The editorial “The meltdown of reason” (Sept. 13) says that in view of the Madras High Court clearing the project and the Atomic Energy Regulatory Board “giving its nod for ordering fuel in the first unit,” the next port of call for the protesters should “be the Supreme Court.” This is ill-conceived for, the Union and State governments, by ordering the placement of fuel rods, have closed all avenues for further negotiation.
However, to dismiss the anti-nuclear movement “as illegitimate, anti-national or foreign inspired” is the long-standing policy of the establishment. The protesters have, in fact, raised issues directly affecting the development and survival of future generations.
The main cause for the struggle at Kudankulam lies with the management of the nuclear plant. They stalled the process of loading fuel only to get the green signal from courts which were dealing with petitions against the functioning of the project. The courts have done their job and are in favour of its functioning. Now, sequencing the operations is the internal business of those in charge of the project and there is no necessity to announce their plans to the media. It is media publicity that has led to the present situation.
The protesters should not compare the Fukushima plant with the Kudankulam unit. We have spent thousands of crores on this project and if we do not operate the plant on time, the growth of the country will be drastically affected.
How many of us, for that matter the anti-KKNPP protesters, know the real benefits of nuclear energy? The protests are based on misguided fears that a nuclear plant always spells disaster. Besides allaying fears about safety, had both the Centre and the State taken the people into confidence and communicated the beneficial aspects of the project more effectively, we would have been spared the current impasse.
Though I am far away from Kudankulam, I am with the agitators in mind and in spirit. Those who support the nuclear power plant do not have one in their own backyard. Let alone a nuclear reactor,
I am sure they will not allow even a mobile phone tower or an electric transformer to come up anywhere near their property. For a moment, I agree with all the big names who tell us that the nuclear plant is 100 per cent safe. But how can I trust the government? If one looks at disaster management in the country, there are many negative examples before us — the Bhopal and endosulfan tragedies.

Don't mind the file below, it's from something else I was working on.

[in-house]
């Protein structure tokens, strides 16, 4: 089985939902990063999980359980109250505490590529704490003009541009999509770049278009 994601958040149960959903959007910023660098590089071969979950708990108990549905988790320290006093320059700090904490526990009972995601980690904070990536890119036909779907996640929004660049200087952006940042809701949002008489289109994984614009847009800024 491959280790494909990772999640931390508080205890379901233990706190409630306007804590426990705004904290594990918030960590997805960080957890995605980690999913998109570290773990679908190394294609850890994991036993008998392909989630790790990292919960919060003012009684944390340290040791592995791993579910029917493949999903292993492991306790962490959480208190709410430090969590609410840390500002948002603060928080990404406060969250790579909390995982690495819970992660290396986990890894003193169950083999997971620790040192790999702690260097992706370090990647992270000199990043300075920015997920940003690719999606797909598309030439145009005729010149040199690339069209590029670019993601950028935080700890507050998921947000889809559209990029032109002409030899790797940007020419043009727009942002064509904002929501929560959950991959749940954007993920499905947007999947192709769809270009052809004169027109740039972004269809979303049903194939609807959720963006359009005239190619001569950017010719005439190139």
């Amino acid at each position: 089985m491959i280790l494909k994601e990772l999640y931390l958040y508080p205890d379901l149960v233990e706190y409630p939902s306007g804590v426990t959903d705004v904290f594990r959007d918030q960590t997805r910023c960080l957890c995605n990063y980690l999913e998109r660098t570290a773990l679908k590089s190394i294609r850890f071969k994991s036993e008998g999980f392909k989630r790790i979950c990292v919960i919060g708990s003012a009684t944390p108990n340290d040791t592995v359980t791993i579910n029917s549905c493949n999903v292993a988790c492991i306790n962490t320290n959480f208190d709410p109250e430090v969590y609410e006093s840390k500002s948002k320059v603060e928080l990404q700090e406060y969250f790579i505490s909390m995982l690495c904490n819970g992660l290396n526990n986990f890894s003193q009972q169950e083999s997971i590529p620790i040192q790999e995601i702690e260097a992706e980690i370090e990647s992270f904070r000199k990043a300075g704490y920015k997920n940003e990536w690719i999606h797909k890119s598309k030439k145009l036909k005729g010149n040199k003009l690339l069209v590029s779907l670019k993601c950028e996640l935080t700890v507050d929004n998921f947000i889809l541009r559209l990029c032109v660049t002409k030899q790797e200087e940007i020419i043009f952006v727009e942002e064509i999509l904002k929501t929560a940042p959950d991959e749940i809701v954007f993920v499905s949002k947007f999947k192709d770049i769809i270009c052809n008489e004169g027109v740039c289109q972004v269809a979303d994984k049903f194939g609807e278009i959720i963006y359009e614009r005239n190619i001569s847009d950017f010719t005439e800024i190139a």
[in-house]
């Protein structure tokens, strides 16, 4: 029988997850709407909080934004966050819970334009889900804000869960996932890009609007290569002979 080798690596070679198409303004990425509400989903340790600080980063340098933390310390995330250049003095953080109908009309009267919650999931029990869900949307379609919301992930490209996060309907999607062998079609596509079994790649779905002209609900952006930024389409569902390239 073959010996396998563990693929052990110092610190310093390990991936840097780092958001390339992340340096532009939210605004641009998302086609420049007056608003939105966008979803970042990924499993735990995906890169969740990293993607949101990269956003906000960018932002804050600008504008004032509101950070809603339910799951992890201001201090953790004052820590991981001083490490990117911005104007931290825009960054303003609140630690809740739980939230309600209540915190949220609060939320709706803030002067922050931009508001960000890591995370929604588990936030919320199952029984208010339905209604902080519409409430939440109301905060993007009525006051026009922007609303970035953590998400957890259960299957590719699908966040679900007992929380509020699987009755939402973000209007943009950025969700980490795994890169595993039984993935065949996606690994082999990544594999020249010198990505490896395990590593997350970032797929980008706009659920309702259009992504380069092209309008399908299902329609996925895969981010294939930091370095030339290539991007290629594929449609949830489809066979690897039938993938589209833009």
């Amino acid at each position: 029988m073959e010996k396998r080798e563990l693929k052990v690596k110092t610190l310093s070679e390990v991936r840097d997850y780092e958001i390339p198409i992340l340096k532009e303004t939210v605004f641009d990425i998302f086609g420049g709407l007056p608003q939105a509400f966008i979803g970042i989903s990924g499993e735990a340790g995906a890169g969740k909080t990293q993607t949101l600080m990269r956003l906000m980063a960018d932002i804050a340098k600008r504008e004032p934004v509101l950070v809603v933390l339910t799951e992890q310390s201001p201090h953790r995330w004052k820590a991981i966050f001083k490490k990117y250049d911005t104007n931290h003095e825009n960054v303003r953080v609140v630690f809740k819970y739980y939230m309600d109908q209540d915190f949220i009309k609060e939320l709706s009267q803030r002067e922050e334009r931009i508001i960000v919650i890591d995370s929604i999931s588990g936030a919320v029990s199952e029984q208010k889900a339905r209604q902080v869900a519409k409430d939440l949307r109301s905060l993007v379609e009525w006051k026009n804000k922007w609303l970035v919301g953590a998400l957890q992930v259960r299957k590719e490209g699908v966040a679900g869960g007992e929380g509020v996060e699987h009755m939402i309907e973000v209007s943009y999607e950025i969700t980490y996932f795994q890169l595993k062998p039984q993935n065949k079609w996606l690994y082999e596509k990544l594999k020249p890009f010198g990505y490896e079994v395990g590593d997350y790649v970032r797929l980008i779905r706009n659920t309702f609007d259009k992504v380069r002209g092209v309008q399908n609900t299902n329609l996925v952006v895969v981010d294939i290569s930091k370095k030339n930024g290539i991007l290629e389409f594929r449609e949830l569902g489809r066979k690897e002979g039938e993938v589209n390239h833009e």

Of late, the governments at the Centre and State have developed a refractory trait which helps them not pay heed to any democratic means of agitation over core issues. The conveners of the anti-nuclear movement have been projected as anti-social elements.
The experience of Dupont, a multinational, is worth recalling. When Dupont started to produce gunpowder during World War II, frequent explosions occurred at its factory in which many workers lost their lives as they were involved in grinding gunpowder. Repeated orders to ensure the safety of workers made no difference. Finally, the management decided to instruct its top executives to move into residential quarters that were constructed as close as possible to the manufacturing facility. Things changed dramatically.
The fear of a nuclear accident is not unnatural. It is one of the greatest follies of officials that they have not been able to address popular fears about the safety of nuclear reactors in the very early stage of their development.
Energy security is inevitable. If people oppose clean energy, the development of our nation will be jeopardised.
Raushan Lal Das,
The agitators cannot expect the public to support their cause by merely invoking scary scenarios of the Fukushima disaster. There is no strong anti-nuclear sentiment in the country.
No political party has talked about freezing the civilian nuclear power programme. Do the protesters really expect the government to convert the ready-to-generate-power reactor into a nuclear museum? They should enlist public support for ensuring that the KKNPP maintains stringent safety protocols.